Sunday, June 28, 2015

In the picture: a relationship with place

The label 'landscape photography' is both misleading and revealing, generally referring to photographs of natural, industrial and urban landscapes. However the notion of landscape itself is anthropocentric, landscape only brought into being by the agency and through the perspective of the human subject. As such it reflects the culturally constructed separation of humans from the rest of the natural world. Landscape photography should challenge this dichotomy creating photographs made in rather than of places, being in these places physically ruptures the conceptual boundaries between us and nature.

A relationship with place provides meaning and subjectivity to the making of photographs in that place as opposed to the ubiquitous objectifying tourist gaze which is more an act of exploitation and consumption than creative expression. Developing a relationship with place demands more than simply making photographs there, and ideally will first occur without the technical distractions of cameras.

I recently read a collection of essays and stories by the author and journalist Nicolas Rothwell who I consider to be an enlightened, sensitive observer of country and culture in many of the more remote areas of Australia. He has worked often with the photographer Peter Eve and chose some of his photographs of Central and Northern Australia 'because we felt they answered, or amplified, some themes within the essays,and memory fragments that make up much of the text" (Rothwell from 'Another Country', p. 301).

Both the text and the images talk about and illustrate profound relationships with country only revealed through extended experience 'in and with' country, and informed by the depth and richness of indigenous relationships with country. I highly recommend the book.

Talking about Eve's philosophy and approach to photography Rothwell says "Much like the well-known street photographers of Paris in the 1920's, or New York in the 1960's, who would never have dreamed of raising their cameras until they had walked a city with obsessive thoroughness, so he believed that the bush needed to be understood before it could be seen. One needed to have a grasp - not just scientific but emotional - of how it worked as space.' ( Rothwell, p. 302)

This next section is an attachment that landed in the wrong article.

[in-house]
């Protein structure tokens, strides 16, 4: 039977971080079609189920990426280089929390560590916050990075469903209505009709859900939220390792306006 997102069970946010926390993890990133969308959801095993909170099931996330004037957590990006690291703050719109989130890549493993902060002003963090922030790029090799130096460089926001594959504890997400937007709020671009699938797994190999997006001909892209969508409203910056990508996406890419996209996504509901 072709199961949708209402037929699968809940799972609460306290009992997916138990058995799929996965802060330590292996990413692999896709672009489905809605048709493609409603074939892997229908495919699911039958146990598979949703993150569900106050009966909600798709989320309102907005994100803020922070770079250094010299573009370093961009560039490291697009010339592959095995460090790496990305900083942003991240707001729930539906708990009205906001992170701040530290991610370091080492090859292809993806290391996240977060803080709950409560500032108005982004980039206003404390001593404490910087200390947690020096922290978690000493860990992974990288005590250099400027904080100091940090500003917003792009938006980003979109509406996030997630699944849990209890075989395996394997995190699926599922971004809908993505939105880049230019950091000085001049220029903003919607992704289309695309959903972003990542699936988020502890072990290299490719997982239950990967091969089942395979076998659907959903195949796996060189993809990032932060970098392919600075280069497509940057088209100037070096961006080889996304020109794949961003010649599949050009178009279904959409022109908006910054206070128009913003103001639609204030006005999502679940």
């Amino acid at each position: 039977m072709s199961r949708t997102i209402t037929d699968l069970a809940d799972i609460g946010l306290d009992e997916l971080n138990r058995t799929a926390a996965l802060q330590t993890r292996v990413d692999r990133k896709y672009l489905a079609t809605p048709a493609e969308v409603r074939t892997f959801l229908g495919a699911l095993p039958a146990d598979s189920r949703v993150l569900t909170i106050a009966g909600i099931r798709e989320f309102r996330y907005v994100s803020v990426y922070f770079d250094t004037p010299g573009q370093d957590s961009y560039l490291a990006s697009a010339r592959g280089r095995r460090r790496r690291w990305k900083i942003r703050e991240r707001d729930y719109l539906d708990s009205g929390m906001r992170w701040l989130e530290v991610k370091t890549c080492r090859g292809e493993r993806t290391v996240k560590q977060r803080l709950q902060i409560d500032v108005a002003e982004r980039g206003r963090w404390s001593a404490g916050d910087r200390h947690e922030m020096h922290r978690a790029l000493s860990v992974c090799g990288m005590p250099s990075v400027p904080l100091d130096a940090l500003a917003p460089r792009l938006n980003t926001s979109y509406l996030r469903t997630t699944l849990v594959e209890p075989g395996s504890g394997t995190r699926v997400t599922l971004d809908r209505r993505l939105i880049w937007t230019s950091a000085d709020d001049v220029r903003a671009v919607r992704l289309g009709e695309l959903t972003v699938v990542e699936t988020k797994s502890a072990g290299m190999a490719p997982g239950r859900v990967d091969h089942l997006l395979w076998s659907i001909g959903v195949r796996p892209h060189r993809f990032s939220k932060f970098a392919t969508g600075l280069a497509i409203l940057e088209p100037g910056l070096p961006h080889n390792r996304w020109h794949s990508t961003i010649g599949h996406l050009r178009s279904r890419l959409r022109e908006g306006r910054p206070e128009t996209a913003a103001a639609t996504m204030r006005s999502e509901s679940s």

This is not a romantic notion but one grounded in experience "plunging for hours on end into the stringybark forests of Arnhem Land or camping over days and weeks in the furnace of the remote East Kimberley during buildup months." Think of how Ansel Adams or Peter Drombovskis worked, hiking for days and weeks on end in the High Sierra or Tasmanian high country - extreme environments - or more recently Murray Frederickson's work over many years alone on remote Lake Eyre culminating in 'Salt'. 

Great work made out of intimate experience and understanding of country. Rothwell relates how Eve's approach "in his bid to find the code of the country called to mind a detective's repeated, advancing investigations. He was aiming to find out nothing less than how the system hung together: how, in each frame, the light moves." A 'good' landscape photographer needs the spirit of an explorer, the perceptions of a child and a forensic eye.

Before sight is site, place and experiences in and of that place. Time in that place over different times of the day and the year in different conditions - different experiences. These inform and develop sight, only one of many sensory responses to site. So an exchange, interaction, relationship develops. Place becomes what a philosopher brother of mine, Dominic, calls 'storied'. A beautiful concept hinting at the connections to country which are so refined and expanded in many indigenous peoples relationships to country.

Then perhaps the photographer may begin to see, to find images in a place, informed by relationship with that place, photographs with depth and integrity.

Monday, June 22, 2015

These stones gathered down the southern bank of the river beside the Story Pool remind me of the life force in all things, energy seeming to pulsate from the rocks themselves and a purpose in their gathering. I only begin to feel and see these things in places I know well. These things are given not taken... 

Friday, June 19, 2015

Riverbend below the falls

I had neglected my work for so long that serious work with a view camera surprised me with its complexities and technical demands. In many ways this recent trip is something of a watershed. Most of all with the end of a partnership, the most constant and enduring in my adult life. Two days back from the river my Fella was dead.